There is much controversy over the idea of whether or not the national political conventions should be considered a political informative convention or rather a production for TV. There is no doubt that the pomp and circumstance play a big role in modern American politics so it is only appropriate that the Washington Center invite convention producer Ricky Kirshner to speak to the students.
The production aspect of putting on a national political convention is often overlooked. In order to have national press coverage of such an event, crews are setting up weeks before to transform an ordinary arena into a masterpiece of lights, cameras and television screens. Even if watching the setup for an hour or two, the progress of transformation is significant. Coming from a stage production background, I could appreciate the technical nature of Kirshner’s job.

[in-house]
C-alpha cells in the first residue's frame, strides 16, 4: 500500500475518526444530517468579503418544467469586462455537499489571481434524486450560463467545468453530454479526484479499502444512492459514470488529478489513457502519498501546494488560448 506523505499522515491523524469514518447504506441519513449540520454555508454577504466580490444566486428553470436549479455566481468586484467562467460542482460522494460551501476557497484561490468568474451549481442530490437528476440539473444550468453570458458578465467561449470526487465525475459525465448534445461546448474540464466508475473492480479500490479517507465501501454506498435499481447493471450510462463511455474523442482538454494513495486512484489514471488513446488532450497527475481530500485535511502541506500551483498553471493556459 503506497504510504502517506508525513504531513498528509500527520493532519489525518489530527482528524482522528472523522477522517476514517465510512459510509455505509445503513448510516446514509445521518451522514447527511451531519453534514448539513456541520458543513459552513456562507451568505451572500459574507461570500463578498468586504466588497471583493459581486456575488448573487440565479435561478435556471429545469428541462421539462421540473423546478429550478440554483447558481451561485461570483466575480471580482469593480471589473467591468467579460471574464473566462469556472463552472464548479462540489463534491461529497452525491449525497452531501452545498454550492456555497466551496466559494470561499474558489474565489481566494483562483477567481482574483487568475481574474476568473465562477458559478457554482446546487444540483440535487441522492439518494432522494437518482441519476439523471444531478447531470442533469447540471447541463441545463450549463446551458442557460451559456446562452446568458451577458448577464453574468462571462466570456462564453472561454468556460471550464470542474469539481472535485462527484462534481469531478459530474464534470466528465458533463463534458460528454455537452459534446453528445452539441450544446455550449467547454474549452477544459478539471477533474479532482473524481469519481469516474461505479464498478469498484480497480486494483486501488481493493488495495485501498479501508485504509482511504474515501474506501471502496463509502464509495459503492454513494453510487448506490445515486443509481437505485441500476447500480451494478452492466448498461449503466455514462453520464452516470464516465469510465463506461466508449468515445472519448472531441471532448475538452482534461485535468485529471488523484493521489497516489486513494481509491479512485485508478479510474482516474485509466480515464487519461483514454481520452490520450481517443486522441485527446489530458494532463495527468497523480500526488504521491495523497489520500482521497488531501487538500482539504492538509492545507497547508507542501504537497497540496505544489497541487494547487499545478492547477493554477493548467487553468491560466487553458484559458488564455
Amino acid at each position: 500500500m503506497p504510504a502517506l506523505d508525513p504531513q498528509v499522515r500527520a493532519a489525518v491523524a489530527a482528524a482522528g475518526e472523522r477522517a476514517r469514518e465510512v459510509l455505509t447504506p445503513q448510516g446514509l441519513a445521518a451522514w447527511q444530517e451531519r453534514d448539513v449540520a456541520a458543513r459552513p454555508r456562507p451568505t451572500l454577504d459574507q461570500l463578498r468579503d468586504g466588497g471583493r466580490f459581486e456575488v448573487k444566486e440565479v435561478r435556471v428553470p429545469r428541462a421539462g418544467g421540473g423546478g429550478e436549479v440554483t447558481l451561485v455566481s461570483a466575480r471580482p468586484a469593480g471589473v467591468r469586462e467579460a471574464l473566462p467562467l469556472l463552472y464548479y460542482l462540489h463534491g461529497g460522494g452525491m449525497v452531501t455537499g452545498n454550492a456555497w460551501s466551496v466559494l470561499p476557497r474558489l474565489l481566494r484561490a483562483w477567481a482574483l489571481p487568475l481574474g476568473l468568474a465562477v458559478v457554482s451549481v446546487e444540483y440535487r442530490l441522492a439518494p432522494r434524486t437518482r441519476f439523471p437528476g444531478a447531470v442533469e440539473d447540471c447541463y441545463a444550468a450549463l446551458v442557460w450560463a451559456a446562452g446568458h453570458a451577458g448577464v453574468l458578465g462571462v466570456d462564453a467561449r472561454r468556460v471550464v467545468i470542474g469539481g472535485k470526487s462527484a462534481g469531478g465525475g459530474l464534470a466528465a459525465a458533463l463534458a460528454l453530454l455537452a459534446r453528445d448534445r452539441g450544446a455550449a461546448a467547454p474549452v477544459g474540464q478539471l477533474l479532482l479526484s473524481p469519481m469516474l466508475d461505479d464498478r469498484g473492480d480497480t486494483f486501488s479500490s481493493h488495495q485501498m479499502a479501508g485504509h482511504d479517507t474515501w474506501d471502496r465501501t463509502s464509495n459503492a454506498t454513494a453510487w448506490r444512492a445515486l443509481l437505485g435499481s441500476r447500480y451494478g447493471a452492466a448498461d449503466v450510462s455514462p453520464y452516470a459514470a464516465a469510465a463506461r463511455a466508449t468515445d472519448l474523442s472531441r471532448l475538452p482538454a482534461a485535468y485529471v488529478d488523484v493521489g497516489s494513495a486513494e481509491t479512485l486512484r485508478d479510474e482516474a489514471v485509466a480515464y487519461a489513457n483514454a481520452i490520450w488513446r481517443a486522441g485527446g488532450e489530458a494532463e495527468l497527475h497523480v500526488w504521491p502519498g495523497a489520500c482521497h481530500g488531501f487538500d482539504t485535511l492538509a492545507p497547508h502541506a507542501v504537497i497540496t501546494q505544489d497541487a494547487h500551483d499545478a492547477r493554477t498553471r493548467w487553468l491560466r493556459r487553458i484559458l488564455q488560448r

Kirshner shared some very valuable insight on how he has run his production process which we can carry into all other job and leadership opportunities in the future. Kirshner shared that a leader in a production company has to pick good workers whom he trusts, then “allow them to do their job.” He illustrated this concept by sharing an instance during a Super Bowl halftime show he had worked on in which the lighting technician hadn’t checked in over the headset. Trusting in his worker, he did not go searching for him, but instead went on with the show. As it turns out, that worker had been doing his job, and had gone above and beyond to hold two cables together in the pouring rain to make sure that the show went off smoothly. In this case, as in life, sometimes it is best to just let others do their job.